Political figures sanctioned by the United States for the national security legislation in the Hong Kong Special Administrative Region (HKSAR) have vowed all-out efforts to safeguard the prosperity and stability of Hong Kong.
Chinese President Xi Jinping sent his regards to the officials of the HKSAR government who were unreasonably sanctioned when hearing the work report delivered via video link by HKSAR Chief Executive Carrie Lam on Wednesday.
"I would like to express my gratitude to President Xi. We will be more steadfast in safeguarding national security in our work," John Lee Ka-chiu, the HKSAR government's Secretary for Security, said.
The implementation of the national security law in Hong Kong has dealt a major blow to those colluding with foreign forces to undermine Hong Kong's stability and endanger national security, Lee said, stressing that any plot to obstruct the national security law by the so-called sanctions is doomed to fail.
Commissioner of Police of the HKSAR government Chris Tang Ping-keung said that he and other police officers are proud to shoulder the responsibility of safeguarding national security and his determination to safeguard national security will not waver in spite of the "sanctions."
"Any country that uses the national security law in Hong Kong as an excuse to impose so-called sanctions is obviously of double standards and bullying," he said. "The work of the Hong Kong police is entirely legal, constitutional, just and reasonable."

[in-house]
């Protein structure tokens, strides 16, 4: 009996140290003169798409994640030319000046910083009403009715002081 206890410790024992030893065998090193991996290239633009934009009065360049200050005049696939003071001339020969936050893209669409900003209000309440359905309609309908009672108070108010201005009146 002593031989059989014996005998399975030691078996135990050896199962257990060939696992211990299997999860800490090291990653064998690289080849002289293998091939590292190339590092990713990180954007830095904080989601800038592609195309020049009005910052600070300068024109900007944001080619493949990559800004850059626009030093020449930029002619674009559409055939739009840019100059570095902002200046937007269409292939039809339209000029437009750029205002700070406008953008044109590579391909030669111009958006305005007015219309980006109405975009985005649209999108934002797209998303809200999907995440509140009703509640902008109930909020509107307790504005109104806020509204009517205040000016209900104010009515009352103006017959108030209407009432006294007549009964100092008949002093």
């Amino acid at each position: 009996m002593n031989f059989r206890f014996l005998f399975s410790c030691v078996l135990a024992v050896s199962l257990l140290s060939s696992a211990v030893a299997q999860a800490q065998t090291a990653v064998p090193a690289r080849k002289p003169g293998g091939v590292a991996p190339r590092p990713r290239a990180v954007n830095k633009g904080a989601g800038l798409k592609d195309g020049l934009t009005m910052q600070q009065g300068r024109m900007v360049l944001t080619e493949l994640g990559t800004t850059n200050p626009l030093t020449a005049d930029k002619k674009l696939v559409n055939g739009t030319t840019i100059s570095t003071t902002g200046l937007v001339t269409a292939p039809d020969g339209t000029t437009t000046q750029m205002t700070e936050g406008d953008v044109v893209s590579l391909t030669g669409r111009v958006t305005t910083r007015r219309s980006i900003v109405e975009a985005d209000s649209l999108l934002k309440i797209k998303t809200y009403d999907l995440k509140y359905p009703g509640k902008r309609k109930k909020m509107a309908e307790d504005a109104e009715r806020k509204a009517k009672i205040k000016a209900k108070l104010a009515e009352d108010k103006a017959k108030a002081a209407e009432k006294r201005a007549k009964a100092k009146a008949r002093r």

Tam Yiu-chung, a member of the Standing Committee of the National People's Congress, also said it is his duty to safeguard national security and Hong Kong's prosperity and stability, and he is still committed to the cause.
The political figures highly recognized the principle of "patriots governing Hong Kong" in Xi's speech.
As a member of the Drafting Committee for the HKSAR Basic Law, Tam said the principle was highlighted during the drafting process. "If Hong Kong is not governed by patriots, is it by destroyers?"
Tam said only by upholding the principle, will the cause of "one country, two systems" continue to make progress in Hong Kong.
The well-being of Hong Kong residents has been severely jeopardized as some local opposition politicians have begged foreign governments to impose sanctions on Hong Kong since the social unrest, Lee said, adding that the principle of "patriots governing Hong Kong" is in line with the public expectations and the overall interests of Hong Kong society.
Thanks to the national security law, social order has gradually resumed and people's lives have shown new vitality in Hong Kong.
With violence and activities advocating "Hong Kong independence" being contained, residents no longer worry about blocked traffic and trashed subway stations, and have regained their peaceful lives, Lee said.
"The police will continue to crack down on all criminal activities that endanger national security and protect the safety of Hong Kong residents and their property," Tang said, also pledging continued efforts to support the fight against the COVID-19 epidemic.